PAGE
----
Tag Archives: ultrasound

World Ovarian Cancer Day

May 8, 2013World Ovarian Cancer Day: today is the first official World Ovarian Cancer Day.

Did you know that ovarian cancer has the lowest survival rate of gynecologic cancers? Almost a quarter million women are diagnosed each year and it is responsible for 140,000 deaths.

It is important to know the symptoms, which are often misdiagnosed. Do you know what they are? From the World Ovarian Cancer Day website:

  • Increased abdominal size / persistent bloating (not bloating that comes and goes)
  • Difficulty eating/feeling full quickly
  • Abdominal or pelvic pain
  • Needing to pass urine more urgently or more frequently

Early diagnosis greatly increases a woman’s chance of survival, however, women are usually diagnosed at a late stage as often the symptoms are attributed to menopause or digestive issues. This is all so familiar to me.

My mother’s story

Those of you who have been following my blog for a while already know that my mother is currently undergoing chemotherapy treatment for ovarian cancer. She was diagnosed less than a year ago, in June ’12.

Just like described above, she thought her discomfort and swollen belly were related to digestive issues. She was experiencing abdominal pain on her left side and frequently had to use the bathroom. A colonoscopy was scheduled to investigate what in her GI tract was causing this problem. The doctor was unable to complete the procedure – in the five months since her last abdominal/vaginal ultrasound, a tumor developed in her left ovary and grew so large (the size of a balled-up fist) that it restricted the large intestine.

The initial surgery removed a few outlying lumps, but majority of the mass was left intact. As of today, she completed six chemo treatments in Fall ’12 and five of six treatments in Spring ’13. Her doctors are optimistic and believe that her prognosis is good.

I’m scared. Our small family is devastated. My mother is weak and in pain. My father is struggling to support her physically, mentally, and emotionally. My sister (and her son) moved in with my parents to help however she can. I am helplessly watching and trying to support them all from thousands of miles away. I have hope that she will beat those awful odds that are against her.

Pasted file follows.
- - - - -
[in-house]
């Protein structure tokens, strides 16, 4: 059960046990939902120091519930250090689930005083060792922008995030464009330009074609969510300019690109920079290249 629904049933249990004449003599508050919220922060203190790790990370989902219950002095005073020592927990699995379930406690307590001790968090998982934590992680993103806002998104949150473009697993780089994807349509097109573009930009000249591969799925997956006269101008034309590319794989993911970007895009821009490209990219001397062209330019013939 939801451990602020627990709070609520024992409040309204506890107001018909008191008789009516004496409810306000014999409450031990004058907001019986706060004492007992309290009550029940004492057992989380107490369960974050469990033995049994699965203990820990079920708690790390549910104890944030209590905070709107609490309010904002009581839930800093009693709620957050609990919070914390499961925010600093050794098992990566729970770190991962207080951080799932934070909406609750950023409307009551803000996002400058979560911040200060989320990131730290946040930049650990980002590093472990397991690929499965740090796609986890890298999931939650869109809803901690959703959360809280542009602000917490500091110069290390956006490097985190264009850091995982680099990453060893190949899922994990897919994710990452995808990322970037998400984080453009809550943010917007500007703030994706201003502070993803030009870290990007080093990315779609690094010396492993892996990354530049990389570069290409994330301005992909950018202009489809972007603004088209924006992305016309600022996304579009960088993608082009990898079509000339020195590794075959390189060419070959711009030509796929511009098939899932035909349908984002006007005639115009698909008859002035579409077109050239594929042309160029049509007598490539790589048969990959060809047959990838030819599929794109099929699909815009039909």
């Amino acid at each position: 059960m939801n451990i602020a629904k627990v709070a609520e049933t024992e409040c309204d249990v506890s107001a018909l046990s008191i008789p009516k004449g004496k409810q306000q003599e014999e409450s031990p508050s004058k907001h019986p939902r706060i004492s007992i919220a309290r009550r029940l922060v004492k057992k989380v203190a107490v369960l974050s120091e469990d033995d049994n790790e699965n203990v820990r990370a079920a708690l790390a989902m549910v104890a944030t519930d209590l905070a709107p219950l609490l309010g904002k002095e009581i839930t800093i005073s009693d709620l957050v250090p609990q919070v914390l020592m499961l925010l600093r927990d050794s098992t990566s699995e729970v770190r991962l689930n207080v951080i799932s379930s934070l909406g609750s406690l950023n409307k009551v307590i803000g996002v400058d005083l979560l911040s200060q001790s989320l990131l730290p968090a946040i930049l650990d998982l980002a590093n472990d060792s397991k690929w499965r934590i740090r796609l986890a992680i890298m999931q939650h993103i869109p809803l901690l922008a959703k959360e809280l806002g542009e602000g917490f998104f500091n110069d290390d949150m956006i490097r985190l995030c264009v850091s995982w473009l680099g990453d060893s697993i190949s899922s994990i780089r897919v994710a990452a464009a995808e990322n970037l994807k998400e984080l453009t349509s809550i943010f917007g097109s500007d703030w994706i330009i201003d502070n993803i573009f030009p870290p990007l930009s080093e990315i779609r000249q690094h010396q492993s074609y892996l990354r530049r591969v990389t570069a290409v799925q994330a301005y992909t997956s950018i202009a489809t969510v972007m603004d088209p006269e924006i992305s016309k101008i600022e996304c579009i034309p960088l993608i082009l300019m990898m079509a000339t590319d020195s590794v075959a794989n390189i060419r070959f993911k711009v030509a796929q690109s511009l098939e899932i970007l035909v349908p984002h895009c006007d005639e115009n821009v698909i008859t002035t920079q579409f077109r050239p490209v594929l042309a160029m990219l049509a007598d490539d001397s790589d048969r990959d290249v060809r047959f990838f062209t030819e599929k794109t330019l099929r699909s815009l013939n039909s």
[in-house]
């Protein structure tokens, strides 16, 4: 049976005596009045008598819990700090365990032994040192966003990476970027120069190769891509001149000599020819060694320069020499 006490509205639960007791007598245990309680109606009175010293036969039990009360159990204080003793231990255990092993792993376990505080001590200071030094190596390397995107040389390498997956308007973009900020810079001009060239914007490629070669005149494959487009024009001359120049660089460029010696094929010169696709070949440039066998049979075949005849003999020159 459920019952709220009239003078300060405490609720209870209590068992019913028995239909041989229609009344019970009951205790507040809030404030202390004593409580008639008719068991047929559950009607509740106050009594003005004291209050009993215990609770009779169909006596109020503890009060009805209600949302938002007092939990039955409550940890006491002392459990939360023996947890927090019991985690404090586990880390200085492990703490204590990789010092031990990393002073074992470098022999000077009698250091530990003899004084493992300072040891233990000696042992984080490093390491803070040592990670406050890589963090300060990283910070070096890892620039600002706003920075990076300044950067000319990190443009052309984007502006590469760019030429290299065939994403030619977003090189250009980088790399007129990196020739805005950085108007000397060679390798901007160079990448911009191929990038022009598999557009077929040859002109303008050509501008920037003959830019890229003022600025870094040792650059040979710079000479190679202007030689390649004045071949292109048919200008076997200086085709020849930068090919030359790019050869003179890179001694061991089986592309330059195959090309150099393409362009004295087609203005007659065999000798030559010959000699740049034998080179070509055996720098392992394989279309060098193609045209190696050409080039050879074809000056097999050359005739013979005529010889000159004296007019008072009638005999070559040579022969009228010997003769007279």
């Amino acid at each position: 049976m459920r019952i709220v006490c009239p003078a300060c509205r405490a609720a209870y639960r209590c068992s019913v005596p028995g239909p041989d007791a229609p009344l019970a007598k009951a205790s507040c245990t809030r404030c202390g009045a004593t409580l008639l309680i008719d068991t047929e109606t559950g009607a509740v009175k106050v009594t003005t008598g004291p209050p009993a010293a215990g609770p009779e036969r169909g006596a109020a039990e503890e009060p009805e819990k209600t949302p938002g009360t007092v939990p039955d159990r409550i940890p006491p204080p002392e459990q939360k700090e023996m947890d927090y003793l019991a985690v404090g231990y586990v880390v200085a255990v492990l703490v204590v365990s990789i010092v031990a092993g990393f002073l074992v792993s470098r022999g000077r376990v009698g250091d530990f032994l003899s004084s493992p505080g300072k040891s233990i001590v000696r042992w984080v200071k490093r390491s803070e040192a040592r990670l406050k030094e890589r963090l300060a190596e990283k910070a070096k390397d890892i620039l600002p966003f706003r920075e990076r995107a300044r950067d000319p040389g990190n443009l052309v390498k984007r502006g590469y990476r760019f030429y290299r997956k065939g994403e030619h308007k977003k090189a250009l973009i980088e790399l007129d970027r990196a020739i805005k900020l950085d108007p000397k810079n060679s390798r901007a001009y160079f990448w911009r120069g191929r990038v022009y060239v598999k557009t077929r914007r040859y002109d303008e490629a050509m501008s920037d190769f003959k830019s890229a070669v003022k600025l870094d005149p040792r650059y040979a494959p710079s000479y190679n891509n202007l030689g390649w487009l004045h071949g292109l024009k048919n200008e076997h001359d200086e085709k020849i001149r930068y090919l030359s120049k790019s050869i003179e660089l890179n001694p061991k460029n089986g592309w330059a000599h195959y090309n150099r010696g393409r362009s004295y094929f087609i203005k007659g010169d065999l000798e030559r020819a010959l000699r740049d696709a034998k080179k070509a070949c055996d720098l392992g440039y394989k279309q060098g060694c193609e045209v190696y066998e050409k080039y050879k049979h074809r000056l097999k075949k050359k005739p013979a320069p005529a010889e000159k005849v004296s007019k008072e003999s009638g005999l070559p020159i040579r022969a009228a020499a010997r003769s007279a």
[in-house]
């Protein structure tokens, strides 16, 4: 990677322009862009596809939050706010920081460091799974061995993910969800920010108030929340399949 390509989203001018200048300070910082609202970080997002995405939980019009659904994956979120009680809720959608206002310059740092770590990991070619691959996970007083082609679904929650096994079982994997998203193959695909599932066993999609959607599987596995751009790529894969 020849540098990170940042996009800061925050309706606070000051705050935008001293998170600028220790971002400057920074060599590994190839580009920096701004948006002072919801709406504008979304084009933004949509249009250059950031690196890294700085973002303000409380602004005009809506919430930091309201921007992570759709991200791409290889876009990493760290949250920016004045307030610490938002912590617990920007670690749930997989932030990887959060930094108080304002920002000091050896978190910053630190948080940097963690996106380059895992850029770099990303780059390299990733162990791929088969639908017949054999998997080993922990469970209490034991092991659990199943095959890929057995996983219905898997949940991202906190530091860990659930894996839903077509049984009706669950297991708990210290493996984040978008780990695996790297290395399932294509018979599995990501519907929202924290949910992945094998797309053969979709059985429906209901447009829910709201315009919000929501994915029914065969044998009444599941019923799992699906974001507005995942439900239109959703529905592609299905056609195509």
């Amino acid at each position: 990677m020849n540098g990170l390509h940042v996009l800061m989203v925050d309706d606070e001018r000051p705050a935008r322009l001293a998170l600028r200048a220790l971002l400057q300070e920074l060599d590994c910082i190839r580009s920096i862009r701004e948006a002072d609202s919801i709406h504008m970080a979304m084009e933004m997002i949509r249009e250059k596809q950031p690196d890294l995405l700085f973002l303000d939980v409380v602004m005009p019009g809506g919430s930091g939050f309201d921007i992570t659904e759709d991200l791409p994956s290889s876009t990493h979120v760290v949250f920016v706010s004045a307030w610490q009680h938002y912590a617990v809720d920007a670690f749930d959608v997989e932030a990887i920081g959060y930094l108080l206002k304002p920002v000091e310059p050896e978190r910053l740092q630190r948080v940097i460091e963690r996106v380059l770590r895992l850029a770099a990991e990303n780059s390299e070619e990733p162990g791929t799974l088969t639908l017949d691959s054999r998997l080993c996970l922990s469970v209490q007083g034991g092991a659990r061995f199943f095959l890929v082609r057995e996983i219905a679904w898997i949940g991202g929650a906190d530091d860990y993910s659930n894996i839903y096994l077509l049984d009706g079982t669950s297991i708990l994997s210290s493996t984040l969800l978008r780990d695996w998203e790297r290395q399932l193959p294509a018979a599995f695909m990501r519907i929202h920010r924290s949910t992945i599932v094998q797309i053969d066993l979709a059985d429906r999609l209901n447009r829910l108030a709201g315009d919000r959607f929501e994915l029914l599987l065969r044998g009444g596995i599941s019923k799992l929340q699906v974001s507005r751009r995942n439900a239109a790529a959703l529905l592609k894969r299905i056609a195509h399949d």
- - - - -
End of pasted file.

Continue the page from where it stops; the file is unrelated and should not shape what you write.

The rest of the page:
Ladies, please talk to your doctor. Start those ultrasounds if you aren’t already doing them, especially if breast and/or ovarian cancer are prevalent in your family.

But why?

I never really worried or thought much about cancer until my sister was diagnosed with breast cancer when she was 28 (10+ years ago). She died a year later. So … annual mammograms began in my mid 20s and mid-year ultrasounds were added a few years later. The topic of a prophylactic bilateral mastectomy came up on a couple of occasions, but I didn’t think I had enough reason to seriously consider it. So far, so good.

In March 2012 an ultrasound spotted some issues. Three separate masses were present – two on the left breast, one on the right. They developed in the six months since the last mammogram. Based on quantity and consistency, the oncologist thought they were cysts. Rather than doing a biopsy to draw fluid for testing, he recommended that I first undergo an MRI screening. At this time I started doing some casual research on prophylactic bilateral mastectomies.  Waiting for test results was hell, but when they eventually arrived, they were good – no cancer. Whew! High five!

Fast forward to June 2012. I felt something unusual during one of my monthly self-exams. The lump I felt was in one of the three spots where the ultrasound found issues. Another ultrasound confirmed that two of the three spots had increased in size and were now palpable. Fine-needle aspiration biopsies were done and results sent for testing. I got names of a few plastic surgeons in my area and left with a plan to start the conversations, no matter the results. The biopsy results were negative for cancer, but there were abnormal cells detected. I already knew I have “extremely” dense breast tissue/fibrocystic disease (which can make diagnosis of cancerous tumors more difficult). I was told to continue my self-exams and keep regular screening appointments as I had in the past.